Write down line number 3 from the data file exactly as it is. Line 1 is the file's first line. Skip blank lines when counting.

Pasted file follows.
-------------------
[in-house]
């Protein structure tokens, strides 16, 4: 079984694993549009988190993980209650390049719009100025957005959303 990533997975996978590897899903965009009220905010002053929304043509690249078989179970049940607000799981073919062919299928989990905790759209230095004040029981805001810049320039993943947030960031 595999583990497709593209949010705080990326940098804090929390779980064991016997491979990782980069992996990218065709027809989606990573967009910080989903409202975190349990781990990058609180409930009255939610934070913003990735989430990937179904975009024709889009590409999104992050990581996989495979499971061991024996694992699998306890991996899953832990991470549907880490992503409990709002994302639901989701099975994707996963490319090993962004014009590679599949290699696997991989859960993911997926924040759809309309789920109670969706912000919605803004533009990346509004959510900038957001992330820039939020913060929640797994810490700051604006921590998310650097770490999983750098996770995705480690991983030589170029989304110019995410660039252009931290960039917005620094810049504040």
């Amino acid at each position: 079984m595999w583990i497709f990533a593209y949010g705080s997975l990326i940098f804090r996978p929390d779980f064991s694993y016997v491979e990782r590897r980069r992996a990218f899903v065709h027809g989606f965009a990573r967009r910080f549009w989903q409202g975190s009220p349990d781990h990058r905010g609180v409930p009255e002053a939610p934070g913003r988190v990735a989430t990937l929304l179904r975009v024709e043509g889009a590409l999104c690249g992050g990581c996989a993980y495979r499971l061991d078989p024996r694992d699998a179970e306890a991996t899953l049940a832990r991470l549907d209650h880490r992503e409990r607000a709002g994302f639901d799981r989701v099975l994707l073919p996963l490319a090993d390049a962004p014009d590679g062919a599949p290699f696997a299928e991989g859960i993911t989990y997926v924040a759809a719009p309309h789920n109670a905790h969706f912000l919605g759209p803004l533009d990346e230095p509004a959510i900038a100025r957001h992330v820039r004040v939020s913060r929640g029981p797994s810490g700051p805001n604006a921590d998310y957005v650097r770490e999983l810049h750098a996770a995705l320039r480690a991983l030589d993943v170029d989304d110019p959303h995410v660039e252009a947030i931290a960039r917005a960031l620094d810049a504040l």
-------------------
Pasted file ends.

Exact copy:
């Amino acid at each position: 079984m595999w583990i497709f990533a593209y949010g705080s997975l990326i940098f804090r996978p929390d779980f064991s694993y016997v491979e990782r590897r980069r992996a990218f899903v065709h027809g989606f965009a990573r967009r910080f549009w989903q409202g975190s009220p349990d781990h990058r905010g609180v409930p009255e002053a939610p934070g913003r988190v990735a989430t990937l929304l179904r975009v024709e043509g889009a590409l999104c690249g992050g990581c996989a993980y495979r499971l061991d078989p024996r694992d699998a179970e306890a991996t899953l049940a832990r991470l549907d209650h880490r992503e409990r607000a709002g994302f639901d799981r989701v099975l994707l073919p996963l490319a090993d390049a962004p014009d590679g062919a599949p290699f696997a299928e991989g859960i993911t989990y997926v924040a759809a719009p309309h789920n109670a905790h969706f912000l919605g759209p803004l533009d990346e230095p509004a959510i900038a100025r957001h992330v820039r004040v939020s913060r929640g029981p797994s810490g700051p805001n604006a921590d998310y957005v650097r770490e999983l810049h750098a996770a995705l320039r480690a991983l030589d993943v170029d989304d110019p959303h995410v660039e252009a947030i931290a960039r917005a960031l620094d810049a504040l």